For the last two decades India has not only accepted but actually revelled in being labelled an “emerging market”. India felt pleased and privileged by this tag, which seemed to signify that it had somehow ‘arrived’.

Strangely enough, the country’s sense of pride came not from being an industrial powerhouse, financial centre, or innovation capital. It was perversely derived from being seen as a ‘market’.

The problem is that markets fluctuate and can be a haven for merely temporary investments. As just a ‘market’, India was consigned to remain the chosen destination for everything the rest of the world produced in excess. Therein lay a deep disconnect — consumption can only go hand in hand with production. Surely India could not have hoped to emerge as a global power on the back of being a mere market, one that ran a trade deficit with over 100 countries!

PM’s ‘Make in India’ initiative will transform the nation


Clearly, India’s self-image needed a re-boot. This rebooting of India’s 1.3 billion aspirations was conducted by the Prime Minister on the 15th of August last year. He did it with characteristic simplicity, by a simple call for “Make in India”. A call he hoped, would catalyse a seismic shift in India’s image of itself.

The world has changed since the Financial Crisis. Economic growth cannot be taken for granted. According to the IMF, global growth will continue to be under four per cent for some years. Even this nominal growth will not come without innovation to increase productivity, enhance quality and cut costs. And importantly, the race to be at the forefront of global innovation has intensified. India’s economy and enterprises must be prepared to face increasing global competition. “Make in India” must therefore attempt pushing Indian industry through global competition into a tsunami of innovation. It must not be misappropriated for primitive protectionism or misunderstood to imply insular industrialisation.

The “Make in India” initiative is at its core a ‘call to arms’ so that we as a country invest in our most precious resource- our demography. In a few years India will have the world’s largest workforce. It perhaps already is the world’s youngest workforce. Why must our youth be productive and innovative in Silicon Valley alone or help create financial instruments in only London and New York? To rectify this, we must build the eco-systems and conditions that can create the most productive, the most innovative army assembled in human memory; a peaceful army of wealth creators for the society and country.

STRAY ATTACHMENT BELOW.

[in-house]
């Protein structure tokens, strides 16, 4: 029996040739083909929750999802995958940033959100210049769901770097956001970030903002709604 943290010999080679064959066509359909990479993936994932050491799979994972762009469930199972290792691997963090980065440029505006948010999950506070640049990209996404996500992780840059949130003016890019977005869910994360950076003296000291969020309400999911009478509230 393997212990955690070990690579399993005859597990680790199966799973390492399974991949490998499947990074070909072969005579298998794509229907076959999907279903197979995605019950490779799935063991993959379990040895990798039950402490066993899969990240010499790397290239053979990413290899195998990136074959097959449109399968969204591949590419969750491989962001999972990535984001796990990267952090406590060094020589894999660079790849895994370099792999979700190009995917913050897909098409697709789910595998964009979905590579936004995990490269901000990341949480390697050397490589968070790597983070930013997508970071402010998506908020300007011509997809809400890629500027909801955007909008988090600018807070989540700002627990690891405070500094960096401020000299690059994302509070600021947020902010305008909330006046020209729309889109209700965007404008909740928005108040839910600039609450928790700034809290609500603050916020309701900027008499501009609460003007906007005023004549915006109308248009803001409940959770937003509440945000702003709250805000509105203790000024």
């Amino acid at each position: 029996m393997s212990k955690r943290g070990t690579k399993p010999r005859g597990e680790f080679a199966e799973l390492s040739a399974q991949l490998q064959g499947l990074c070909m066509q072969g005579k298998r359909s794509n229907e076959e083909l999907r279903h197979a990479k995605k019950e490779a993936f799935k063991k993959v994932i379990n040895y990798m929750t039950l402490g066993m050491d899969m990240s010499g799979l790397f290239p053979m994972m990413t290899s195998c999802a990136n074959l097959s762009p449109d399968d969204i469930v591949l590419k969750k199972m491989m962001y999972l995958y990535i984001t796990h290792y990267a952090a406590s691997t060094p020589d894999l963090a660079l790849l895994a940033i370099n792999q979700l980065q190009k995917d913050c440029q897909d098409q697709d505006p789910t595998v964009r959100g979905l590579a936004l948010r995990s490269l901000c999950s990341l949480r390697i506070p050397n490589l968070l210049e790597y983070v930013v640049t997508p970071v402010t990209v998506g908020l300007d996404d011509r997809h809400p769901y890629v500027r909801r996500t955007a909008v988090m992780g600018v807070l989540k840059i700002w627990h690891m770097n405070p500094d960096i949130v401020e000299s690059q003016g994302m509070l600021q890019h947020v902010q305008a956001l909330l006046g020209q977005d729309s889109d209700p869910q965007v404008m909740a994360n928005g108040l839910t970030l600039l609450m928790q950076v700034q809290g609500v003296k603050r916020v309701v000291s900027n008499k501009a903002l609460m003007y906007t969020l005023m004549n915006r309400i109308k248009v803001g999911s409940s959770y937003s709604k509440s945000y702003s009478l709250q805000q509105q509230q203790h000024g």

“Make in India” is therefore a rallying cry for “Made by India”. Its purpose is to arm close to quarter of a billion youth, between 15-24 years of age, with the tools to be productive. The rallying cry is also immediate. It is to skill around 500 million workers to innovate, create and add value to the global economy. We have in a limited way shown this can indeed be done. We have shown it in the automotive sector, which has rapidly become the seventh largest in the world. We have shown it in refining and petro chemicals where we use the worst quality raw materials and transform them into top-end products intended for the most discerning markets. We have shown it in telecom, where we are constantly innovating to empower millions through technology — a transformation which will soon touch the lives of a billion telephone subscribers in ways not imagined elsewhere.

But in all these areas we have shown it as an exception—an exception that only proves the rule. What has been the rule for India? The rule for India so far has been Jugaad. “Make in India” is not Jugaad. Moving beyond frugal innovation, it means delivering value to the consumer at the bottom of the pyramid, the 800 million or so who live at less than two dollars a day. The bottom of the pyramid also needs value, and it increasingly demands value—not just in manufactured products but in services, in transportation and in financial services. They demand the same value that high net worth consumers of the Atlantic countries demand of their manufacturers and service providers. “Make in India” is a proposition to “Make for this India.” And what is made for this India is relevant to many communities in Africa, Asia and elsewhere too.